As indicated above, each grade can be sub-divided with a + symbol. Take 6a+ for example. This is a grade in its own right, but it’s essentially a way of indicating if something is hard for the grade (i.e. too hard to be 6a, but not hard enough to be 6b). Remember that grading is not an exact science, but more a suggestion as to a routes difficulty. It’s also worth noting that some climbing walls don’t break down routes in the fifth grade and simply donate 5 or 5+.

Yosemite Wall

Alan Wilson on Yosemite Wall (7a+), Malham Cove

Traditional climbing

Now things start getting confusing! The UK has a long history of traditional climbing. Routes climbed in this style are generally protected by a leader who places protection as he or she climbs. This protection is then usually removed by a second who follows the climb. Once again it’s an open-ended system that is evolving as standards increase. The major difference is that it’s a two-tiered system that conveys more information than simply how physically difficult a climb is.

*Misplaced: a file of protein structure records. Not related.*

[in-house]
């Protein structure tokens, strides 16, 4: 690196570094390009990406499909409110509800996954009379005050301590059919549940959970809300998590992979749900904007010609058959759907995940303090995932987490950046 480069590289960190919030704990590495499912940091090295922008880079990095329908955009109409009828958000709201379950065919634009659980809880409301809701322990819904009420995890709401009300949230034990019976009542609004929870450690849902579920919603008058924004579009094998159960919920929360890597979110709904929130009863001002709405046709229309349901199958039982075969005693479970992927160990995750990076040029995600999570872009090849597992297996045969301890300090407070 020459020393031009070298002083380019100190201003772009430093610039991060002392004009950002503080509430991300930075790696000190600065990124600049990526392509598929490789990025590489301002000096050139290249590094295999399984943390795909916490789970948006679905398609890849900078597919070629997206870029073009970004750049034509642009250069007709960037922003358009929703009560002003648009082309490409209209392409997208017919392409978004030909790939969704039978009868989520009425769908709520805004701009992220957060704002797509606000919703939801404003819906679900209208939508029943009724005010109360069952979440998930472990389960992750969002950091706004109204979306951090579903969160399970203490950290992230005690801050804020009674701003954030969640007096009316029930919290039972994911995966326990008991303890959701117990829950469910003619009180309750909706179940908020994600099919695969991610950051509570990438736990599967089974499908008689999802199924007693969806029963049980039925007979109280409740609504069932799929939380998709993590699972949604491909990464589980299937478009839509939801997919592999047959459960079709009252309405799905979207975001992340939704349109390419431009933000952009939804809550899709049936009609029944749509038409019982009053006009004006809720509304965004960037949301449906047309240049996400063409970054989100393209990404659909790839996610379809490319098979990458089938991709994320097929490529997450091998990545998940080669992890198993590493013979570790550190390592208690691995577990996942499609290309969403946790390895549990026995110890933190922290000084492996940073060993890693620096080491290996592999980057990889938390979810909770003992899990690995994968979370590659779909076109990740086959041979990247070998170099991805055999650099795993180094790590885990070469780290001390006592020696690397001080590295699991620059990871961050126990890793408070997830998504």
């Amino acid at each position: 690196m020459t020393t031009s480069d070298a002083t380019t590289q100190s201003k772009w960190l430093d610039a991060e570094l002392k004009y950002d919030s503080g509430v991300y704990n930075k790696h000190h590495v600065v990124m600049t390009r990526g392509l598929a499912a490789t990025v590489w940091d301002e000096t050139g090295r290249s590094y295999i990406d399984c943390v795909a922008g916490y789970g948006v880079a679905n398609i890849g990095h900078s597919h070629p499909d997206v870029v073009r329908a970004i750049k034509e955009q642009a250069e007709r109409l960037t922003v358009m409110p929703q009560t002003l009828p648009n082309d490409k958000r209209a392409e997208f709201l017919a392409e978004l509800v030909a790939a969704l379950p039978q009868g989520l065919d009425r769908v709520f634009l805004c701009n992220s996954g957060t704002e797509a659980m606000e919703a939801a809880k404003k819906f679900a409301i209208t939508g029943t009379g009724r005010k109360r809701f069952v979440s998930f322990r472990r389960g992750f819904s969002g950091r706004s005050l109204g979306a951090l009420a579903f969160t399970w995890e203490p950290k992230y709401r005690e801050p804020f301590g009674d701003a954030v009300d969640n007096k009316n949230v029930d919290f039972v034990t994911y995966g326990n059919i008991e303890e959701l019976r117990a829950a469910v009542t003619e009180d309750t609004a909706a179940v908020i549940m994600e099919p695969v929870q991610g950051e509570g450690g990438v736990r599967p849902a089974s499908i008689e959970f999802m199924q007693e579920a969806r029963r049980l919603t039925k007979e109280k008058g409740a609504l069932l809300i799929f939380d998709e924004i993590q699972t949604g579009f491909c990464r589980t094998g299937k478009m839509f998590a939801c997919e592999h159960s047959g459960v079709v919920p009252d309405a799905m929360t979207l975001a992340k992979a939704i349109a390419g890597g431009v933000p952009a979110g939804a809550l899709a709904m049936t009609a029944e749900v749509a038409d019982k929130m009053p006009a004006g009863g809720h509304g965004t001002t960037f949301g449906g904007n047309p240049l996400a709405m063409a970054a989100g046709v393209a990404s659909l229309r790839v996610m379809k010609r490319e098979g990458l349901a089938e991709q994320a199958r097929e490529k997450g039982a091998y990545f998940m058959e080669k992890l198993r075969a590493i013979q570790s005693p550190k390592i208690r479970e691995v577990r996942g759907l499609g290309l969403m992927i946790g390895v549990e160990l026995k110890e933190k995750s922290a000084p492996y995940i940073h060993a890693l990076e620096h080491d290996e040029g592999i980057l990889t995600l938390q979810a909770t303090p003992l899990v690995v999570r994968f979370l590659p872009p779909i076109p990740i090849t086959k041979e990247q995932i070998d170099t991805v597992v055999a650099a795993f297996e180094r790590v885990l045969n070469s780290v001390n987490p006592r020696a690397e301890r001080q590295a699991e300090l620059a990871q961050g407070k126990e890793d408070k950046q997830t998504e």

Adjective grades:

The first part of the grade is what is called an ‘adjective grade’. This attempts to give the climber an idea of a climbs difficulty, taking into account less tangible factors such as: how much gear (protection) is available and its quality (seriousness); exposure; rock quality; and how sustained the difficulties might be. This scale has been ‘modernised’ but essentially starts at Moderate (Mod) and continues up to E11. The subdivisions are as follows: